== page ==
It has been both a busy summer and a languid one.

This contradictory pendulum has had me swinging back and forth between rushing to get things done and lolling about, particularly at the end of each week, staring at a blank and blinking computer screen as I tried to conjure thoughts for a newspaper column.

Some days, I was just plain too tired to think. Others, even though they produced record-high temperatures, seemed so close to perfect that I decided to spend some free time with my family outside, playing and relaxing.

So, for about a month, I have on Fridays e-mailed the person who edits my columns and said, “no column.” He takes the message with delight and often says so. I attempt a jocular tone and say my fans will be sorely disappointed on Sunday when they pick up the paper and there is “no Connor,” as he and I call it.

The tally shows that those who are actually disappointed are few.

My count has me with about five readers of my newspaper columns. That’s how many claim to have either missed me or missed having me as a target for their criticism, mostly of my political views.

Well, I have plenty of issues that require venting. They include continued government intervention through legislation into the lives of private citizens and industry and the ridiculous behavior of national politicians from both parties.

As for the president and his administration, I’m storing my ammunition because I applaud his decision to take a long weekend on the coast of Maine, place of my birth. I, after all, have been loafing on a Friday or two when I should have been writing or doing other productive work.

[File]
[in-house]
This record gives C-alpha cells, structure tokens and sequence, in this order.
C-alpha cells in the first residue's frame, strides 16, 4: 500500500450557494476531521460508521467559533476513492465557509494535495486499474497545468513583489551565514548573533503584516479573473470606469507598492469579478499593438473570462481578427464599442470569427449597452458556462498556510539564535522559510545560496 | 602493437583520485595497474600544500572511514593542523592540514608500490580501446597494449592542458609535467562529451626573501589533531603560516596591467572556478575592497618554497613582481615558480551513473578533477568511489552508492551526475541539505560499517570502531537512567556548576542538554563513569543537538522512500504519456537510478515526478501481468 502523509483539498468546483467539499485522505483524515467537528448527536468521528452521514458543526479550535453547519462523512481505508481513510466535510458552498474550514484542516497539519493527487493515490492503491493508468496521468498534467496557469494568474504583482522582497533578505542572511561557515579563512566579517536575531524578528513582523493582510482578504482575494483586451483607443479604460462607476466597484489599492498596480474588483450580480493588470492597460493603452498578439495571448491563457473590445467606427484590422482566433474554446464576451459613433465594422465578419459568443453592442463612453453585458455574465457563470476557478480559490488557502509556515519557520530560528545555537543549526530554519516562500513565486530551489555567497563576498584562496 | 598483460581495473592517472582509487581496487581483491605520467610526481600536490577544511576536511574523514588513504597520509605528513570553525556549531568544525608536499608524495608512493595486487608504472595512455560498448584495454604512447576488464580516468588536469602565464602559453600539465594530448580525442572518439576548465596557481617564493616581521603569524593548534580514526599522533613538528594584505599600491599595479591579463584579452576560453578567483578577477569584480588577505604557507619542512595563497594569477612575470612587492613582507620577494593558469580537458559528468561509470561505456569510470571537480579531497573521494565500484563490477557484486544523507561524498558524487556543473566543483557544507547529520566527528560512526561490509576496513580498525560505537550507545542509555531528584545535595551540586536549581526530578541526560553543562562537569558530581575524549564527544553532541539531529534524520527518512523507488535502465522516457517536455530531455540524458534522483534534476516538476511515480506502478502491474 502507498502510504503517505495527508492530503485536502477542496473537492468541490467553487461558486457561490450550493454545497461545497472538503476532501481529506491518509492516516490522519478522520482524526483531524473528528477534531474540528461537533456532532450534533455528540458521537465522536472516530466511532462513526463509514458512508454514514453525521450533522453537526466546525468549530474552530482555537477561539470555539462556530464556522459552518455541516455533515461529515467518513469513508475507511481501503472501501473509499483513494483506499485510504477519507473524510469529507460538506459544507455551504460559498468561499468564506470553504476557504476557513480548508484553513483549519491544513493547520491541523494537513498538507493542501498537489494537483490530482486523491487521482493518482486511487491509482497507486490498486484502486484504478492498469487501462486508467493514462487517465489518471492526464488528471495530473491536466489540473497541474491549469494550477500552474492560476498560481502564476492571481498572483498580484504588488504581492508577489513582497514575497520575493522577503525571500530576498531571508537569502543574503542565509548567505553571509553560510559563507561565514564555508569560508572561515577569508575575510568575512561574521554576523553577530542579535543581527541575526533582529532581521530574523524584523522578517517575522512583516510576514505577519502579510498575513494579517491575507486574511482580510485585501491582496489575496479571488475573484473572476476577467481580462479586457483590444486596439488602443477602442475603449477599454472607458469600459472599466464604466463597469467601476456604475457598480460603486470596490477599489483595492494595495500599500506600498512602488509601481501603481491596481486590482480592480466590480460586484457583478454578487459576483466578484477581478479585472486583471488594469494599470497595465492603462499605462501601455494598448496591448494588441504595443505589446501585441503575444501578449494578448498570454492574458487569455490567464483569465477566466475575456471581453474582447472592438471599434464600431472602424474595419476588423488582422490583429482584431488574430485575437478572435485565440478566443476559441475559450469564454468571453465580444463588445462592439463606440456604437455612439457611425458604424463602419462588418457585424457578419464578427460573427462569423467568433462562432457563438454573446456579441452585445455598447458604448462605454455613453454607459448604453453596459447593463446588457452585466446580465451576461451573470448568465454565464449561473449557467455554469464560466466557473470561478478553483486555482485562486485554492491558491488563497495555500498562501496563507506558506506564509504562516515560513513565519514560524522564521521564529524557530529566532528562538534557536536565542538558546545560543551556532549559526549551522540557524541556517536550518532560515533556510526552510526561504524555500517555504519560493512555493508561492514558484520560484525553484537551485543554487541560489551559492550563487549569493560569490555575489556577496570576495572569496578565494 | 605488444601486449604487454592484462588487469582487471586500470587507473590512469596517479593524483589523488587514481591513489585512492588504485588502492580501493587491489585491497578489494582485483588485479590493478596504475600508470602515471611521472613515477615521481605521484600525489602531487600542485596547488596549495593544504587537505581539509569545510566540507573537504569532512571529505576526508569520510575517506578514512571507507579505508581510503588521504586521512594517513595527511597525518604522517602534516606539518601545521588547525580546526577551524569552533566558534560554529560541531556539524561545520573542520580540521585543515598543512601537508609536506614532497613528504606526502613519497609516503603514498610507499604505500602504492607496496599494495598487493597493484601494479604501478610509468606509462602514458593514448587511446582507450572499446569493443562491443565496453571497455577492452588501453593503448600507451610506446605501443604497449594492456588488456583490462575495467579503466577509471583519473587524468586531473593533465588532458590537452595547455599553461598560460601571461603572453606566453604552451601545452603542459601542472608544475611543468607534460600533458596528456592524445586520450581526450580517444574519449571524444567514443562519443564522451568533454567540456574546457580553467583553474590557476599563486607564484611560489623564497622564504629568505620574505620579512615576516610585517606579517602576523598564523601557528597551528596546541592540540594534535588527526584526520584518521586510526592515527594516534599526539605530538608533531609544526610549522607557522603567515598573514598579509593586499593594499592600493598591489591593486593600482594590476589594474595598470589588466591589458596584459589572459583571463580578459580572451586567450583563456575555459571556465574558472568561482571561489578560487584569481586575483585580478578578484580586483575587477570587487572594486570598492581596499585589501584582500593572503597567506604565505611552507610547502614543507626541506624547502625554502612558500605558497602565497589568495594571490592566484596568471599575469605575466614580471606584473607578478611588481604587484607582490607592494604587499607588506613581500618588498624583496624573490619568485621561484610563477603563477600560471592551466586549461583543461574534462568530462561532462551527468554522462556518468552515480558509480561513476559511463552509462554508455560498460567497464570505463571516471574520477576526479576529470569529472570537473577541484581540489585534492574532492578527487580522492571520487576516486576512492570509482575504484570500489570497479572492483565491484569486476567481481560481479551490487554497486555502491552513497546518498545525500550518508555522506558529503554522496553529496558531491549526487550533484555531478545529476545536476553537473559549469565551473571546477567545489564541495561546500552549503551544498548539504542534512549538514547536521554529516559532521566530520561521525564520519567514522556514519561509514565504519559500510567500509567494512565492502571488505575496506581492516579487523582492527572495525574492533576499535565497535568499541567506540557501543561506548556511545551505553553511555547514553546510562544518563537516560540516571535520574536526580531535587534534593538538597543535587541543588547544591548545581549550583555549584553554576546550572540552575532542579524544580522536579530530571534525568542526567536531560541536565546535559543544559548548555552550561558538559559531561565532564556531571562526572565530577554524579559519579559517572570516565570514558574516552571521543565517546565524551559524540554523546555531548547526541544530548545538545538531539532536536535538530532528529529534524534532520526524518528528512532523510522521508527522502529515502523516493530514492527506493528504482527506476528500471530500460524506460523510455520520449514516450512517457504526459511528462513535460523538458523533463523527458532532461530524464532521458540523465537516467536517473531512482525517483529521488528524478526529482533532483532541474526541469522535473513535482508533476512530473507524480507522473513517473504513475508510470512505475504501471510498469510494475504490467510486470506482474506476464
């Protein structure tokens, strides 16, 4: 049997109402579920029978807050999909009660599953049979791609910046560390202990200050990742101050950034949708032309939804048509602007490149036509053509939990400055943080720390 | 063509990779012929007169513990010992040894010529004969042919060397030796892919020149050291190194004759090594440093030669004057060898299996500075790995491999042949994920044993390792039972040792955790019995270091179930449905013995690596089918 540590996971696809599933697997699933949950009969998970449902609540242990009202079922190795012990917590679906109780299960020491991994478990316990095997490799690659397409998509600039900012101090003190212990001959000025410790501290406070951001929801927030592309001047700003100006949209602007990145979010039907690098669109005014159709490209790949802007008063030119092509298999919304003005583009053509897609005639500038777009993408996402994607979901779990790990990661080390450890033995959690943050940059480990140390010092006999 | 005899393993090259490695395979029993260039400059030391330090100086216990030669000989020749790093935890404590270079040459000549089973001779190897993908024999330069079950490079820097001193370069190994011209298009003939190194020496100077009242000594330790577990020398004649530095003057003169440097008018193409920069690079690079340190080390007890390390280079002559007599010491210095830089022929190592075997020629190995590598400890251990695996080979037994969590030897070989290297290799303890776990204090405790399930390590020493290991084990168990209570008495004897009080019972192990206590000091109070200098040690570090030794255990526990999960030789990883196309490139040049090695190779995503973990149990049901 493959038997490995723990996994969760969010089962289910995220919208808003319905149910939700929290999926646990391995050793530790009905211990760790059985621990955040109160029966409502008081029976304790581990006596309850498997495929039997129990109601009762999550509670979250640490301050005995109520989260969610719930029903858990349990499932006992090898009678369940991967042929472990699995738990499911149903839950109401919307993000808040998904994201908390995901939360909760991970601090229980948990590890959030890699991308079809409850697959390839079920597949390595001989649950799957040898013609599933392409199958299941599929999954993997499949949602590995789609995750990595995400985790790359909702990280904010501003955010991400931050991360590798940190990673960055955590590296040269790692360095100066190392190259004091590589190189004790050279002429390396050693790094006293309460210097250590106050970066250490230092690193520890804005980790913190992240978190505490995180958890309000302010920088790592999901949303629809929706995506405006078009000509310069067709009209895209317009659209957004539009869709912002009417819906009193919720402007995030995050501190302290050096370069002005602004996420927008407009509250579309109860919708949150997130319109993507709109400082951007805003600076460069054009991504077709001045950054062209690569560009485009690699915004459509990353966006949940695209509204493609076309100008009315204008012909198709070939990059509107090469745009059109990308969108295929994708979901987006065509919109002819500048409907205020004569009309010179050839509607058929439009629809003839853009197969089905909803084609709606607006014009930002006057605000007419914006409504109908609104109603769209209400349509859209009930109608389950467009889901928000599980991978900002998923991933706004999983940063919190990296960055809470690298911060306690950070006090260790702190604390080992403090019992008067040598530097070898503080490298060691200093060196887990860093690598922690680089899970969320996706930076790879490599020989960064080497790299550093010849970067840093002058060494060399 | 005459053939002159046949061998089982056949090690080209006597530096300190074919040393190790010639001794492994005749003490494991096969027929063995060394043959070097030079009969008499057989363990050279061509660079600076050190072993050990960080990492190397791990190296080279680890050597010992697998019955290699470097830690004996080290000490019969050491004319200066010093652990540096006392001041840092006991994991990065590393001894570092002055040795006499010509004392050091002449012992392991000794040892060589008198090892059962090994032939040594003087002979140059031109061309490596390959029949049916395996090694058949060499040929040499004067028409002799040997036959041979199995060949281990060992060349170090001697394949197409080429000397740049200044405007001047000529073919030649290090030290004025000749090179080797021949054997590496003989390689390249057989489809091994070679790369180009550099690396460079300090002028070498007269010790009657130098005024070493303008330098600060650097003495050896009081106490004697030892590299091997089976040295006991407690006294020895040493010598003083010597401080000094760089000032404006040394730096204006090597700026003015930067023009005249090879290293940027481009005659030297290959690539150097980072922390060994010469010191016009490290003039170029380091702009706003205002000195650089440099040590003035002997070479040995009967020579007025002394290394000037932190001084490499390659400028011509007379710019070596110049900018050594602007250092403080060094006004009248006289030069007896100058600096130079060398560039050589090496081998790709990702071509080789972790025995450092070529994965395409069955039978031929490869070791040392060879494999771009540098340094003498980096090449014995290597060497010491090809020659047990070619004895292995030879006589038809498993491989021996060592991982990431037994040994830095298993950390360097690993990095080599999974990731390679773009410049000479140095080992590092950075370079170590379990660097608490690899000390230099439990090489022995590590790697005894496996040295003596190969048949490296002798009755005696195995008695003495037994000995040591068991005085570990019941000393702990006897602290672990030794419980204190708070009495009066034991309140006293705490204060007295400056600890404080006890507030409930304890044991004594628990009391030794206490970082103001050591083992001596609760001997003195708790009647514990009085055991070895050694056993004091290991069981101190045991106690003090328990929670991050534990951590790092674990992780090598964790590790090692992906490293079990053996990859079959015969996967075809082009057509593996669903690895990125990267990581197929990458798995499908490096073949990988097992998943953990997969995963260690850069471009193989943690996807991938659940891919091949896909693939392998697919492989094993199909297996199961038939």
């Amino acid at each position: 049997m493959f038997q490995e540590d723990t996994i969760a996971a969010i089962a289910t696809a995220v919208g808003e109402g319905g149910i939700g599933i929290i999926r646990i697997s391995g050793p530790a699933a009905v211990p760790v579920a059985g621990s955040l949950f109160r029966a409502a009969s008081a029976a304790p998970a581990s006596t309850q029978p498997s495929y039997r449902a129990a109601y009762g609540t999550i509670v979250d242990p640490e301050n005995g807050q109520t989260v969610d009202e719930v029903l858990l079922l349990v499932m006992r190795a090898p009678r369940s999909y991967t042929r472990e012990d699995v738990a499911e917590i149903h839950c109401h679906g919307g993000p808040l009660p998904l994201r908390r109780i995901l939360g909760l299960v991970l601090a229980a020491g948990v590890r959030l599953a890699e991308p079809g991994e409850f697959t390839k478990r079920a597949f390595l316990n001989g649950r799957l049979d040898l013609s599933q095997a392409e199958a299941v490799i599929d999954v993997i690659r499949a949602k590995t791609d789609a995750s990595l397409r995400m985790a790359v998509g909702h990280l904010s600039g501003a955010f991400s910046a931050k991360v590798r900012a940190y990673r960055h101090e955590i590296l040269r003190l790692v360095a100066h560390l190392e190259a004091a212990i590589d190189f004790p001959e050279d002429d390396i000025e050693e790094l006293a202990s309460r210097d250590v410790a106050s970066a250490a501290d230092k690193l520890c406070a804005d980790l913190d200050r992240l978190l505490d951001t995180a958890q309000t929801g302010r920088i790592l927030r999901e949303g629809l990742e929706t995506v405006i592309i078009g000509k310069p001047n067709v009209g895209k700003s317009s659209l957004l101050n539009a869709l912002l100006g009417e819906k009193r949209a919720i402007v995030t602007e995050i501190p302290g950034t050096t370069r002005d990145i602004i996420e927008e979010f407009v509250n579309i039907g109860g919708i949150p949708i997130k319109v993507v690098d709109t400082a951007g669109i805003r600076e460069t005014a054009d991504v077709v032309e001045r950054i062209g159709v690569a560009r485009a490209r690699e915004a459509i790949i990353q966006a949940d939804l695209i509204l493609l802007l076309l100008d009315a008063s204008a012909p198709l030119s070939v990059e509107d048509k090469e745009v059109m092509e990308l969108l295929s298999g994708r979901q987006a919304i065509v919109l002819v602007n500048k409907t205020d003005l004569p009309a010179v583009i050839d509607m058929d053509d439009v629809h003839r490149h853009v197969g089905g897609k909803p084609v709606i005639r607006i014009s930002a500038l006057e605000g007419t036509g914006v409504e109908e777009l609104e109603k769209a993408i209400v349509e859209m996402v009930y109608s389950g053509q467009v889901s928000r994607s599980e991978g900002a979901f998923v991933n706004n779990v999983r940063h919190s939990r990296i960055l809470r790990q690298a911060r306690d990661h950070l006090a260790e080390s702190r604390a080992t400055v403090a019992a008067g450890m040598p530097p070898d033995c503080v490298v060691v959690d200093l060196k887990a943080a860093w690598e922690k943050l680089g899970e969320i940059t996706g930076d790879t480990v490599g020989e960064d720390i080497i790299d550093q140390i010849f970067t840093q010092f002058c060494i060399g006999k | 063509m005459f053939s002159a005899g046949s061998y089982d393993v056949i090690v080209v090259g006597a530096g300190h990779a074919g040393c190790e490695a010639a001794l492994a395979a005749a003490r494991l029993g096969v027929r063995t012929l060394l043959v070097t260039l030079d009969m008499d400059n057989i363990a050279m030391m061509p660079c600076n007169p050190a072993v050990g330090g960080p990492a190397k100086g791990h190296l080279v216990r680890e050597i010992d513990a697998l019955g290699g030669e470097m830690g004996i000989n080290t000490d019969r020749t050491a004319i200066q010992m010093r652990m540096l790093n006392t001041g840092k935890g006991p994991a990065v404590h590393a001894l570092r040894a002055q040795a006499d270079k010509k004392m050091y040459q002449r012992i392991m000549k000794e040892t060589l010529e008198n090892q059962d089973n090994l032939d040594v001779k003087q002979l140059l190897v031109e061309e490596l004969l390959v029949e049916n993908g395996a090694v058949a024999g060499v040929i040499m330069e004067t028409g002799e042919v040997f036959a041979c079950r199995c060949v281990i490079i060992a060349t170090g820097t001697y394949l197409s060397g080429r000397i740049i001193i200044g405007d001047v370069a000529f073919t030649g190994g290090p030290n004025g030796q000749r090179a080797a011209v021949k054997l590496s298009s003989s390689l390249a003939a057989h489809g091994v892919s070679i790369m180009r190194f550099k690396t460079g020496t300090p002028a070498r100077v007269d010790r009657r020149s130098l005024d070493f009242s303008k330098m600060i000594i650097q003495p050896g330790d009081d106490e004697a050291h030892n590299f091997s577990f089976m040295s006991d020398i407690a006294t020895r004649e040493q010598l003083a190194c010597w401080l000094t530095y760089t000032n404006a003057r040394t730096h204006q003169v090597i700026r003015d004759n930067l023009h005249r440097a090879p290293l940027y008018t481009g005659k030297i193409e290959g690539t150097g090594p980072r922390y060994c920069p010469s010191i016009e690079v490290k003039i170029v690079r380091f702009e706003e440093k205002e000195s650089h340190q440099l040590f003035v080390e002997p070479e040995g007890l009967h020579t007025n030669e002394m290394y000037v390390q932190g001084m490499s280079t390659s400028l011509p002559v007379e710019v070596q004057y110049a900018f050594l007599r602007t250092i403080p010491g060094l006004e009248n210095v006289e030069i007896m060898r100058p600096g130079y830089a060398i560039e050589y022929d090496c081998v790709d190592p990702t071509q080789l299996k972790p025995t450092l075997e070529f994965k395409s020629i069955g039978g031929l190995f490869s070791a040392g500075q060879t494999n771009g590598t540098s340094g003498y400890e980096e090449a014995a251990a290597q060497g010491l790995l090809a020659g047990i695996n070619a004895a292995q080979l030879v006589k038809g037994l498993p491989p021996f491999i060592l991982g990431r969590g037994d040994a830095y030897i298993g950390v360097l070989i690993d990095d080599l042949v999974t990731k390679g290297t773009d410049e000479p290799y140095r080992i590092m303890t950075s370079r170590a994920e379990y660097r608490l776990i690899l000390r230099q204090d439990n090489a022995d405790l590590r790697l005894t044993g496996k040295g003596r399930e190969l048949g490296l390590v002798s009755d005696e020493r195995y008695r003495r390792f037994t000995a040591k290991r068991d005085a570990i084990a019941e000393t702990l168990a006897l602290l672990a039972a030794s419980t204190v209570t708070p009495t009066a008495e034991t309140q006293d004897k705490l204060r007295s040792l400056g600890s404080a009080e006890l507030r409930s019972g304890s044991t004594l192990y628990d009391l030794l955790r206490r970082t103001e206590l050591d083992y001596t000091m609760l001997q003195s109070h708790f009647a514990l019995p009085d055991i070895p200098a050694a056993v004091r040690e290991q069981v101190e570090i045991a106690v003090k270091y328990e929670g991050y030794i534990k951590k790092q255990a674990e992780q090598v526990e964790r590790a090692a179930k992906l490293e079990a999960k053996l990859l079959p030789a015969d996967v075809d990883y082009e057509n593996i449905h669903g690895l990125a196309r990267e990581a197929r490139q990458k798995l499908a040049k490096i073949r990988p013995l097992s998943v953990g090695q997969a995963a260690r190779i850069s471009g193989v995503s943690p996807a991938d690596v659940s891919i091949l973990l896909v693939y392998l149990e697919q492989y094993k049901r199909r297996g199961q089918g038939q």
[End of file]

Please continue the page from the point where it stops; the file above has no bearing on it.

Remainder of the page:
I’m also a fan of coconut ice cream, a flavor he popularized to the point of making it an endangered species just by posing for a photograph.

That photo of President Obama eating ice cream just about says it all when assessing the cool and cocky demeanor of a man whose ratings in national polls continue to fall faster than ice cream melts on these hot days.

When he is not punching back and attacking a political critic, he’s laughing and being so … well … so cool. It’s an effective pose because it drives his critics berserk. And I derive perverse pleasure watching and hearing those on the political right go berserk.

When things do not go my way in the halls of government, my blood does not boil the way it does for some who watch politics and government intently because I believe democracy to be self-policing.

Bad decisions can be reversed. It might take two to four years or longer but better laws can be can be made by the simple flick of a voting lever.

Often, I watch the president and read about him and he seems to be acting as if he knows something we don’t.

Perhaps he has no intention of seeking re-election and really doesn’t care about polls and the public’s plummeting opinion of the quality of his work.

Maybe he has such supreme self-confidence that he believes he ultimately will be judged fairly and with praise. In his mind and heart he believes he is correct and setting the proper course for the country.

Former President George W. Bush, I am told by friends of his I know from my many years in Texas, still exudes a quiet confidence that most of his decisions were ones he would make again.

He plays a lot of golf, they report.

And why shouldn’t he? He served his time, had the weight of the world on his shoulders, and did the best he could.

It’s the same job Obama has, and both men have led the country in extraordinary times.

The economy was bad when Bush left office and has deteriorated since Obama took over. We are fighting two wars. Terrorists lurk around every corner, intent on destroying us and our culture.

Presidents need to stop, eat some ice cream, play some golf. So do the rest of us.

It will soon be summer’s end. The kids will be back in school and we’ll be invigorated by cool air and the onslaught of fall elections. We’ll have fewer reasons to loaf.

 Richard L. Connor is CEO of MaineToday Media, owner of the Portland Press Herald/Maine Sunday Telegram. A newspaperman for 40 years, he has served on two Pulitzer Prize for Journalism nominating committees. He can be reached at: [email protected]